2years after the internship
Building of knowledge about the Indian market and business expansion
Proposals to develop the Indian market
A precision machine manufacturing and sales company established in 1918. We consistently conduct R&D, design, and manufacturing of small-sized precision motors, which are our flagship products, as well as drivers and actuators and provide solutions tailored to the needs of customers around the world.
Because sales were mainly conducted at the base in India and they were experiencing an engineer shortage, we hired one intern to work as an engineer. Because he is doing excellent work, I expect that he will be able to make proposals from an engineering perspective that is essential in new business. What we had difficulty in when hiring the intern was the problem of salary. Because the two ideas of hiring in India and hiring in Japan were considered but if hiring in India, we needed to consider the salary balance with existing members in the base and if hiring in Japan, we needed to consider that he would eventually be working at the base in India. As a result, we achieved a balance by raising the existing base members' treatment according to the intern who would join the company. All we needed to do was to train the intern. It takes time to nurture an engineer. On the other hand, the Indian market is rapidly growing and we held a series of discussions on how to nurture him to fill the gap and finally, we decided to implement the internal internship several times in Japan. We also asked the employees in the Indian branch to take technical training and could raise the technology level and improve their motivation.
While living with an intern who is serious-minded and has technical capabilities and a sincere personality, how Japanese employees saw India changed. Expectations for developing the Indian market that used to be passive steadily rose and the momentum to develop it together increased. Japanese engineers who were involved with the intern during the acceptance period tried to have communication in English, and the barrier in communicating with foreign nationals was lowered. The head office's atmosphere changed significantly. The head office training that we had implemented by inviting human resources from overseas sales companies was aimed at only those who could speak Japanese, but the experience of accepting an intern became a foundation and the hurdle to accept human resources was lowered. In last year's training, we accepted not only the former intern but also human resources from the U.S., Germany, and Mexico, and we now have an atmosphere where it has become normal that there are people from various countries in the company.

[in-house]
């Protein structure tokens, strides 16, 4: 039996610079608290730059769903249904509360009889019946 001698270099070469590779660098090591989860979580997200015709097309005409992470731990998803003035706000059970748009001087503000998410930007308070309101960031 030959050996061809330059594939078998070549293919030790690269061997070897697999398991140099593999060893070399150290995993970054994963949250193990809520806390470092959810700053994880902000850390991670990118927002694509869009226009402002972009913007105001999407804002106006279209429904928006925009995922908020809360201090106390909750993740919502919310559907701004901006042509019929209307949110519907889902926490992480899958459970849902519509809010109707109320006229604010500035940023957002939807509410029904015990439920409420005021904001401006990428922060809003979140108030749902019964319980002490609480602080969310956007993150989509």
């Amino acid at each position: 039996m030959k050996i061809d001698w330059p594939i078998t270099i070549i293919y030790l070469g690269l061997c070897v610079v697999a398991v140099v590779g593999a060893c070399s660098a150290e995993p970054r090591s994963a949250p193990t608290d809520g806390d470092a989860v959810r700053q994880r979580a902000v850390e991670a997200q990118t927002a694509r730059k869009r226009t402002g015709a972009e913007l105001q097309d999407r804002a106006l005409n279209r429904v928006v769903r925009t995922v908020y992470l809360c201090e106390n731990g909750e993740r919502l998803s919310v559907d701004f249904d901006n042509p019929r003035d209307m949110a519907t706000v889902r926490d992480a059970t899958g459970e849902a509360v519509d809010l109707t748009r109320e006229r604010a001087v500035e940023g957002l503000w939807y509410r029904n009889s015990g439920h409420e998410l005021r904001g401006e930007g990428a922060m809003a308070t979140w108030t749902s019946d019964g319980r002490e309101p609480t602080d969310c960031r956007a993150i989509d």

I would like the intern who joined our company to learn about technologies for motors, which are our strength, and to become an engineer who will develop the Indian market ten years from now. Being able to supply standard goods to the world, as well as being able to provide technologies that can correspond to the needs per country and customer are our company's strengths. I would like him to re-develop and execute the proposals for the Indian market that he practiced during the internship period and we also would like to try developing a new market in India together. To be able to continually follow the positive cycle of hiring excellent Indian engineers and grow the base in India with help from him, we would like to try hiring human resources by ourselves. Finally, in order for foreign human resources to be able to play an active role in the world, on the Japan side we should understand the differences in cultures and workstyles and try to create a better working environment on a company-wide basis.
At that time, I was a fresh university graduate and participated in the activity because I thought it was a good opportunity to accumulate actual experience and try my wings. By the time I finished the internship, I thought that the experience at Shinano Kenshi gave me favorable influences from various perspectives and that it was a perfect company to learn business culture, so I joined the company after finishing the internship.
While working, I could see the differences between Japan and India. At Shinano Kenshi, we submit a report on a weekly basis and frequently exchange opinion in the company. On the other hand, reporting happens about once a month and discussion opportunities are rare in Indian companies. Japanese companies have virtues such as being precise in manner and having strong teamwork, while each person has opinions and is independent, etc. On the other hand, to promote internationalization, I think it is necessary to improve the English-language ability and promote market research and customer studies that are rooted in the community. I also would like to study Japanese and further learn Japanese technologies.